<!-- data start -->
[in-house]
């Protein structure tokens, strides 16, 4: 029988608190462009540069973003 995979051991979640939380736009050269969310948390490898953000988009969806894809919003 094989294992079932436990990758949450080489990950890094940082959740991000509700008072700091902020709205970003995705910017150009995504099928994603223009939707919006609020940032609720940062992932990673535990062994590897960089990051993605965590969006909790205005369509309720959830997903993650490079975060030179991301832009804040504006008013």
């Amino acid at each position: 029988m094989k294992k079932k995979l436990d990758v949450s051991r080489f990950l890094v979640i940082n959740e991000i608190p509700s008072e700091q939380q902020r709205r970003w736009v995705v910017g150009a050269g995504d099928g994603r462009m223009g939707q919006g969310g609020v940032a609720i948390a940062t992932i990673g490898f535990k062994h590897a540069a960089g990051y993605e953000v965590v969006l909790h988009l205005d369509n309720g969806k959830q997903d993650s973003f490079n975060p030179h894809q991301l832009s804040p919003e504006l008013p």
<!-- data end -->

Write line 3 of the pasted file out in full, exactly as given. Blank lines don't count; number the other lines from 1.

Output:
């Amino acid at each position: 029988m094989k294992k079932k995979l436990d990758v949450s051991r080489f990950l890094v979640i940082n959740e991000i608190p509700s008072e700091q939380q902020r709205r970003w736009v995705v910017g150009a050269g995504d099928g994603r462009m223009g939707q919006g969310g609020v940032a609720i948390a940062t992932i990673g490898f535990k062994h590897a540069a960089g990051y993605e953000v965590v969006l909790h988009l205005d369509n309720g969806k959830q997903d993650s973003f490079n975060p030179h894809q991301l832009s804040p919003e504006l008013p």